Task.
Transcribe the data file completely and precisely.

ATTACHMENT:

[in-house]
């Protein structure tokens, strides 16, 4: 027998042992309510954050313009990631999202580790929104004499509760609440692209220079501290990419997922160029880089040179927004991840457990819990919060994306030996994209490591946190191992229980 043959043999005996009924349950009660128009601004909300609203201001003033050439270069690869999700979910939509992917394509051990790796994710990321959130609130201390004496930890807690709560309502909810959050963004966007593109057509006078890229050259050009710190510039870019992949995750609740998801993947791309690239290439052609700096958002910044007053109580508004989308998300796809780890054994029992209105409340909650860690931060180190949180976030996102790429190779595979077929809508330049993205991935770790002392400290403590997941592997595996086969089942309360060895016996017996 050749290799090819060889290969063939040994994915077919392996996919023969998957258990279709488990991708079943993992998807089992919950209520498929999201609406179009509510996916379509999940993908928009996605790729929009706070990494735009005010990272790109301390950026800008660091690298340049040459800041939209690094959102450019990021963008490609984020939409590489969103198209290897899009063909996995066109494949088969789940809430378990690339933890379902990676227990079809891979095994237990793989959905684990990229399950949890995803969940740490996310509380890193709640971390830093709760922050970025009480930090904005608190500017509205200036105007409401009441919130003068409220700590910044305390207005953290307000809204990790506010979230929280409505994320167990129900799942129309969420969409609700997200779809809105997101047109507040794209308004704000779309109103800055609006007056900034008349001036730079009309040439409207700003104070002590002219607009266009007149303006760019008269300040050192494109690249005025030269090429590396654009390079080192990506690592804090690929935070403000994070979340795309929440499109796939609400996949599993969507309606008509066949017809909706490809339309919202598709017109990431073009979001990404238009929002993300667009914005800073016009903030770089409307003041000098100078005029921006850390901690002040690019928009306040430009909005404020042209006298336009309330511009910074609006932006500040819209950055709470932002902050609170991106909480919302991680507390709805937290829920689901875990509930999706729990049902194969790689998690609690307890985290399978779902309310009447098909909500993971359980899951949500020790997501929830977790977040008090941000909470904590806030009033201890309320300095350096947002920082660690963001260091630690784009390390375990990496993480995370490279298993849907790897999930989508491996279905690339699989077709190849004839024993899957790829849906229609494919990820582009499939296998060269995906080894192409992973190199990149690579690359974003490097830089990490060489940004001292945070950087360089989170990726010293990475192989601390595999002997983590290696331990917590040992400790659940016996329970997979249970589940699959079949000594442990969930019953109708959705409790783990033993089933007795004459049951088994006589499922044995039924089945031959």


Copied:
[in-house]
């Protein structure tokens, strides 16, 4: 027998042992309510954050313009990631999202580790929104004499509760609440692209220079501290990419997922160029880089040179927004991840457990819990919060994306030996994209490591946190191992229980 043959043999005996009924349950009660128009601004909300609203201001003033050439270069690869999700979910939509992917394509051990790796994710990321959130609130201390004496930890807690709560309502909810959050963004966007593109057509006078890229050259050009710190510039870019992949995750609740998801993947791309690239290439052609700096958002910044007053109580508004989308998300796809780890054994029992209105409340909650860690931060180190949180976030996102790429190779595979077929809508330049993205991935770790002392400290403590997941592997595996086969089942309360060895016996017996 050749290799090819060889290969063939040994994915077919392996996919023969998957258990279709488990991708079943993992998807089992919950209520498929999201609406179009509510996916379509999940993908928009996605790729929009706070990494735009005010990272790109301390950026800008660091690298340049040459800041939209690094959102450019990021963008490609984020939409590489969103198209290897899009063909996995066109494949088969789940809430378990690339933890379902990676227990079809891979095994237990793989959905684990990229399950949890995803969940740490996310509380890193709640971390830093709760922050970025009480930090904005608190500017509205200036105007409401009441919130003068409220700590910044305390207005953290307000809204990790506010979230929280409505994320167990129900799942129309969420969409609700997200779809809105997101047109507040794209308004704000779309109103800055609006007056900034008349001036730079009309040439409207700003104070002590002219607009266009007149303006760019008269300040050192494109690249005025030269090429590396654009390079080192990506690592804090690929935070403000994070979340795309929440499109796939609400996949599993969507309606008509066949017809909706490809339309919202598709017109990431073009979001990404238009929002993300667009914005800073016009903030770089409307003041000098100078005029921006850390901690002040690019928009306040430009909005404020042209006298336009309330511009910074609006932006500040819209950055709470932002902050609170991106909480919302991680507390709805937290829920689901875990509930999706729990049902194969790689998690609690307890985290399978779902309310009447098909909500993971359980899951949500020790997501929830977790977040008090941000909470904590806030009033201890309320300095350096947002920082660690963001260091630690784009390390375990990496993480995370490279298993849907790897999930989508491996279905690339699989077709190849004839024993899957790829849906229609494919990820582009499939296998060269995906080894192409992973190199990149690579690359974003490097830089990490060489940004001292945070950087360089989170990726010293990475192989601390595999002997983590290696331990917590040992400790659940016996329970997979249970589940699959079949000594442990969930019953109708959705409790783990033993089933007795004459049951088994006589499922044995039924089945031959």